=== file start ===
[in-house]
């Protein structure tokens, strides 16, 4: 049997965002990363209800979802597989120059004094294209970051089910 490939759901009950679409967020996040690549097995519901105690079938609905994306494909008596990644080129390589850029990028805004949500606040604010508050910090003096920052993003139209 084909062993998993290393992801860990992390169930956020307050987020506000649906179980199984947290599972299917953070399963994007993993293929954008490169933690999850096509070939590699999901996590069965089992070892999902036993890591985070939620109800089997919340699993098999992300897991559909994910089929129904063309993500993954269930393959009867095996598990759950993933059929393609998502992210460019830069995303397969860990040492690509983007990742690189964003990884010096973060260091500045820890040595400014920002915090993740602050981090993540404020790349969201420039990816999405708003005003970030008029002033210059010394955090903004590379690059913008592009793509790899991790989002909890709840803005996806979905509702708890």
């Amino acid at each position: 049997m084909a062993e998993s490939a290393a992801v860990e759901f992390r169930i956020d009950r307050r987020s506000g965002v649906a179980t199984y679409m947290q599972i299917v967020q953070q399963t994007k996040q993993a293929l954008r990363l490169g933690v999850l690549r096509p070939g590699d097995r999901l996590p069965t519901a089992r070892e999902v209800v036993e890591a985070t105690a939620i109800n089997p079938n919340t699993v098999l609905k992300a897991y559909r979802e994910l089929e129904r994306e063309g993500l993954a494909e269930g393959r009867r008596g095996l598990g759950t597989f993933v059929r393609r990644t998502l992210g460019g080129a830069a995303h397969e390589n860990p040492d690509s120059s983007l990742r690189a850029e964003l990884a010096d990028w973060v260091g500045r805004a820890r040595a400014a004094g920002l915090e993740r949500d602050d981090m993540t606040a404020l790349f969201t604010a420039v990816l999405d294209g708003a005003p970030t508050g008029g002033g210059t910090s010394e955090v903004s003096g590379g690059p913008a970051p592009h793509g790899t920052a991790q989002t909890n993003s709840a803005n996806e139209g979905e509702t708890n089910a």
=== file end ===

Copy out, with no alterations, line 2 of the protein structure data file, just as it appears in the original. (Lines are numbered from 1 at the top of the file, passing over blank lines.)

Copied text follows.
């Protein structure tokens, strides 16, 4: 049997965002990363209800979802597989120059004094294209970051089910 490939759901009950679409967020996040690549097995519901105690079938609905994306494909008596990644080129390589850029990028805004949500606040604010508050910090003096920052993003139209 084909062993998993290393992801860990992390169930956020307050987020506000649906179980199984947290599972299917953070399963994007993993293929954008490169933690999850096509070939590699999901996590069965089992070892999902036993890591985070939620109800089997919340699993098999992300897991559909994910089929129904063309993500993954269930393959009867095996598990759950993933059929393609998502992210460019830069995303397969860990040492690509983007990742690189964003990884010096973060260091500045820890040595400014920002915090993740602050981090993540404020790349969201420039990816999405708003005003970030008029002033210059010394955090903004590379690059913008592009793509790899991790989002909890709840803005996806979905509702708890």